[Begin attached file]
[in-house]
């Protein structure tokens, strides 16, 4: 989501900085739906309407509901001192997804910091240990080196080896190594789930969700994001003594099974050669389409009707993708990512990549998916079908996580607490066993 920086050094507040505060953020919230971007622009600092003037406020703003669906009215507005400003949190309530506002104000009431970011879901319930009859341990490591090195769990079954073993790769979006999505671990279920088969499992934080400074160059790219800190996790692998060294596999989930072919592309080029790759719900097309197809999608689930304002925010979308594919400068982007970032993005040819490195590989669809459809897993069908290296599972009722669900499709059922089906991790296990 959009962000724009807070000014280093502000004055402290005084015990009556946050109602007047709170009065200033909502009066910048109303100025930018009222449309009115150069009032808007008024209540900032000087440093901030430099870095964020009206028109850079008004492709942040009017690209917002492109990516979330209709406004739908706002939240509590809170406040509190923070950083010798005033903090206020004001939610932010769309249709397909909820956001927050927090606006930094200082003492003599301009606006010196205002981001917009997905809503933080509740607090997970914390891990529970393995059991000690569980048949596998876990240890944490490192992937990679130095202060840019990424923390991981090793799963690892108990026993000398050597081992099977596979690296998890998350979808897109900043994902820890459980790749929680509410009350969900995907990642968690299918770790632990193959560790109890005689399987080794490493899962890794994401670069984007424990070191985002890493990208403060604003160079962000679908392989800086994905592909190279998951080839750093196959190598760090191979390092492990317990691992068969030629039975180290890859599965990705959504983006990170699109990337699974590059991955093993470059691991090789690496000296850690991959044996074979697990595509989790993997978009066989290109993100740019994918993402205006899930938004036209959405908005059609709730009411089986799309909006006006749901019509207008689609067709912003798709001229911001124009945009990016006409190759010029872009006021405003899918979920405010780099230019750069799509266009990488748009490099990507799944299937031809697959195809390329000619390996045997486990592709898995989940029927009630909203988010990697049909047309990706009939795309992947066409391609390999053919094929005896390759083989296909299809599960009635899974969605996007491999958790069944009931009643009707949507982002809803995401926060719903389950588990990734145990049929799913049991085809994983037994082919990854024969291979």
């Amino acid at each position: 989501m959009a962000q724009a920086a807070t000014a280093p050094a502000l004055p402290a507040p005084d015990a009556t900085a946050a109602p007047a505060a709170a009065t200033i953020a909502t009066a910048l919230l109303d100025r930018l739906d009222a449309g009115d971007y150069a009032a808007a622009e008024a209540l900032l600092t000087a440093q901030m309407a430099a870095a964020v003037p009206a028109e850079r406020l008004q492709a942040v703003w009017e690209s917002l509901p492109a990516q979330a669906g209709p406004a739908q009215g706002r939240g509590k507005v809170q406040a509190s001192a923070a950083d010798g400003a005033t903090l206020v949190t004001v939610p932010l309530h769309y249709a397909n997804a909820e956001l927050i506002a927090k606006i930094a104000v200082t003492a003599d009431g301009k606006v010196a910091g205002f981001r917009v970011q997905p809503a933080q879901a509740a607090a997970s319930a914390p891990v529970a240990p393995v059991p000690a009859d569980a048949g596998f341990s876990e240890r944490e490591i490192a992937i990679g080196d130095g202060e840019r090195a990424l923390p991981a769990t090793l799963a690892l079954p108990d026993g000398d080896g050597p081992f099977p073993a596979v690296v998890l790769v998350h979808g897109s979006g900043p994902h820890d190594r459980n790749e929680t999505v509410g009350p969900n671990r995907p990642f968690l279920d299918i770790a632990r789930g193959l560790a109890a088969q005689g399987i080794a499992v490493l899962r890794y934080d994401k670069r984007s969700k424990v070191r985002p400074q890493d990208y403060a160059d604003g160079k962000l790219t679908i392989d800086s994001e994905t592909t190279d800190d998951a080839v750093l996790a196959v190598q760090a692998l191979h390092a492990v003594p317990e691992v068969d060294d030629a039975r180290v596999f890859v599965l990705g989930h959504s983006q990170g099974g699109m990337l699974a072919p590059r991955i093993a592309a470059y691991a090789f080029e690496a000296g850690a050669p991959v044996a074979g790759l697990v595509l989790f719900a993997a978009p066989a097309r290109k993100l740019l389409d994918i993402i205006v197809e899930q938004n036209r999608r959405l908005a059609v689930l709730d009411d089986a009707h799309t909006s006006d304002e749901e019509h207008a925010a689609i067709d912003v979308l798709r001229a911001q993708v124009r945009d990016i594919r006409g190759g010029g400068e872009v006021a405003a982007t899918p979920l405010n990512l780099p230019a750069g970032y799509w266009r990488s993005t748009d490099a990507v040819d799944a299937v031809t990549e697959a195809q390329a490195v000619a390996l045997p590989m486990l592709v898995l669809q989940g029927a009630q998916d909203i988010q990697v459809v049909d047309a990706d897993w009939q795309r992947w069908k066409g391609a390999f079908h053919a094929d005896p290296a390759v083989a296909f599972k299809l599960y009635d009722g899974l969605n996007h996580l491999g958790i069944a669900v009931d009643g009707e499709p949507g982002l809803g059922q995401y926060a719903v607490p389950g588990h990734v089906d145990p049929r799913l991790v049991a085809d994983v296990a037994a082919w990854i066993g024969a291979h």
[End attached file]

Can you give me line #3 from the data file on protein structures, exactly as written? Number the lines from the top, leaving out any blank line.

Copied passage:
């Amino acid at each position: 989501m959009a962000q724009a920086a807070t000014a280093p050094a502000l004055p402290a507040p005084d015990a009556t900085a946050a109602p007047a505060a709170a009065t200033i953020a909502t009066a910048l919230l109303d100025r930018l739906d009222a449309g009115d971007y150069a009032a808007a622009e008024a209540l900032l600092t000087a440093q901030m309407a430099a870095a964020v003037p009206a028109e850079r406020l008004q492709a942040v703003w009017e690209s917002l509901p492109a990516q979330a669906g209709p406004a739908q009215g706002r939240g509590k507005v809170q406040a509190s001192a923070a950083d010798g400003a005033t903090l206020v949190t004001v939610p932010l309530h769309y249709a397909n997804a909820e956001l927050i506002a927090k606006i930094a104000v200082t003492a003599d009431g301009k606006v010196a910091g205002f981001r917009v970011q997905p809503a933080q879901a509740a607090a997970s319930a914390p891990v529970a240990p393995v059991p000690a009859d569980a048949g596998f341990s876990e240890r944490e490591i490192a992937i990679g080196d130095g202060e840019r090195a990424l923390p991981a769990t090793l799963a690892l079954p108990d026993g000398d080896g050597p081992f099977p073993a596979v690296v998890l790769v998350h979808g897109s979006g900043p994902h820890d190594r459980n790749e929680t999505v509410g009350p969900n671990r995907p990642f968690l279920d299918i770790a632990r789930g193959l560790a109890a088969q005689g399987i080794a499992v490493l899962r890794y934080d994401k670069r984007s969700k424990v070191r985002p400074q890493d990208y403060a160059d604003g160079k962000l790219t679908i392989d800086s994001e994905t592909t190279d800190d998951a080839v750093l996790a196959v190598q760090a692998l191979h390092a492990v003594p317990e691992v068969d060294d030629a039975r180290v596999f890859v599965l990705g989930h959504s983006q990170g099974g699109m990337l699974a072919p590059r991955i093993a592309a470059y691991a090789f080029e690496a000296g850690a050669p991959v044996a074979g790759l697990v595509l989790f719900a993997a978009p066989a097309r290109k993100l740019l389409d994918i993402i205006v197809e899930q938004n036209r999608r959405l908005a059609v689930l709730d009411d089986a009707h799309t909006s006006d304002e749901e019509h207008a925010a689609i067709d912003v979308l798709r001229a911001q993708v124009r945009d990016i594919r006409g190759g010029g400068e872009v006021a405003a982007t899918p979920l405010n990512l780099p230019a750069g970032y799509w266009r990488s993005t748009d490099a990507v040819d799944a299937v031809t990549e697959a195809q390329a490195v000619a390996l045997p590989m486990l592709v898995l669809q989940g029927a009630q998916d909203i988010q990697v459809v049909d047309a990706d897993w009939q795309r992947w069908k066409g391609a390999f079908h053919a094929d005896p290296a390759v083989a296909f599972k299809l599960y009635d009722g899974l969605n996007h996580l491999g958790i069944a669900v009931d009643g009707e499709p949507g982002l809803g059922q995401y926060a719903v607490p389950g588990h990734v089906d145990p049929r799913l991790v049991a085809d994983v296990a037994a082919w990854i066993g024969a291979h």